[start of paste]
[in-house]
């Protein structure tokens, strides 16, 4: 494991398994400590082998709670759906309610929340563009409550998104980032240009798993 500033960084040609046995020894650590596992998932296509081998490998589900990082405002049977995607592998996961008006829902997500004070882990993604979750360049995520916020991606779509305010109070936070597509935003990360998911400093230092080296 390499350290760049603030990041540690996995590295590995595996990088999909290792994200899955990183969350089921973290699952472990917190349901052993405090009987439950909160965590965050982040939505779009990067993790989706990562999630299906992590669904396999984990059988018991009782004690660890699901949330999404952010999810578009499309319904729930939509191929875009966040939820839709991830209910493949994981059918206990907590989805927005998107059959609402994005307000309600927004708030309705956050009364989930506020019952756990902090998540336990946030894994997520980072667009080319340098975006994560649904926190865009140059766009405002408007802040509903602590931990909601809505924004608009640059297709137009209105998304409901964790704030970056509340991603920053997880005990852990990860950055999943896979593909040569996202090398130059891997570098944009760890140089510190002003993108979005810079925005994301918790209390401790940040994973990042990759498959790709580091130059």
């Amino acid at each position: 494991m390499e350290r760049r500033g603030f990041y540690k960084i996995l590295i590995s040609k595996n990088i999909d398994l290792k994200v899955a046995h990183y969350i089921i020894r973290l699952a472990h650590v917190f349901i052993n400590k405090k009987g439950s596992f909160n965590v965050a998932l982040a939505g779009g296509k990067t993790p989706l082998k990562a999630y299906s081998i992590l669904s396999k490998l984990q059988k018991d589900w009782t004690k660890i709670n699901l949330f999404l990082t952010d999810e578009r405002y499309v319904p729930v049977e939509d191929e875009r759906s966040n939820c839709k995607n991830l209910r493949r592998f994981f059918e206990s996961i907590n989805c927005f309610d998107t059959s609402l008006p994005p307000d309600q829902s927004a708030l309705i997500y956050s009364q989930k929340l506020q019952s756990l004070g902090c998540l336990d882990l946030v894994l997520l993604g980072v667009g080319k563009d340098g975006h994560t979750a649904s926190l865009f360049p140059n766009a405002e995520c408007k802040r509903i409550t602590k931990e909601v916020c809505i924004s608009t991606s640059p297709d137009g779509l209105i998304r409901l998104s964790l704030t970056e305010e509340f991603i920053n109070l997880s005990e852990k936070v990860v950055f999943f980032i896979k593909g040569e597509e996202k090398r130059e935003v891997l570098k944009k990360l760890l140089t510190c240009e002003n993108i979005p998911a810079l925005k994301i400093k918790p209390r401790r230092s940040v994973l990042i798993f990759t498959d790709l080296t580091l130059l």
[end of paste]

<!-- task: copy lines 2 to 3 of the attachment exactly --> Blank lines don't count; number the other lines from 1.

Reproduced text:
């Protein structure tokens, strides 16, 4: 494991398994400590082998709670759906309610929340563009409550998104980032240009798993 500033960084040609046995020894650590596992998932296509081998490998589900990082405002049977995607592998996961008006829902997500004070882990993604979750360049995520916020991606779509305010109070936070597509935003990360998911400093230092080296 390499350290760049603030990041540690996995590295590995595996990088999909290792994200899955990183969350089921973290699952472990917190349901052993405090009987439950909160965590965050982040939505779009990067993790989706990562999630299906992590669904396999984990059988018991009782004690660890699901949330999404952010999810578009499309319904729930939509191929875009966040939820839709991830209910493949994981059918206990907590989805927005998107059959609402994005307000309600927004708030309705956050009364989930506020019952756990902090998540336990946030894994997520980072667009080319340098975006994560649904926190865009140059766009405002408007802040509903602590931990909601809505924004608009640059297709137009209105998304409901964790704030970056509340991603920053997880005990852990990860950055999943896979593909040569996202090398130059891997570098944009760890140089510190002003993108979005810079925005994301918790209390401790940040994973990042990759498959790709580091130059």
């Amino acid at each position: 494991m390499e350290r760049r500033g603030f990041y540690k960084i996995l590295i590995s040609k595996n990088i999909d398994l290792k994200v899955a046995h990183y969350i089921i020894r973290l699952a472990h650590v917190f349901i052993n400590k405090k009987g439950s596992f909160n965590v965050a998932l982040a939505g779009g296509k990067t993790p989706l082998k990562a999630y299906s081998i992590l669904s396999k490998l984990q059988k018991d589900w009782t004690k660890i709670n699901l949330f999404l990082t952010d999810e578009r405002y499309v319904p729930v049977e939509d191929e875009r759906s966040n939820c839709k995607n991830l209910r493949r592998f994981f059918e206990s996961i907590n989805c927005f309610d998107t059959s609402l008006p994005p307000d309600q829902s927004a708030l309705i997500y956050s009364q989930k929340l506020q019952s756990l004070g902090c998540l336990d882990l946030v894994l997520l993604g980072v667009g080319k563009d340098g975006h994560t979750a649904s926190l865009f360049p140059n766009a405002e995520c408007k802040r509903i409550t602590k931990e909601v916020c809505i924004s608009t991606s640059p297709d137009g779509l209105i998304r409901l998104s964790l704030t970056e305010e509340f991603i920053n109070l997880s005990e852990k936070v990860v950055f999943f980032i896979k593909g040569e597509e996202k090398r130059e935003v891997l570098k944009k990360l760890l140089t510190c240009e002003n993108i979005p998911a810079l925005k994301i400093k918790p209390r401790r230092s940040v994973l990042i798993f990759t498959d790709l080296t580091l130059l």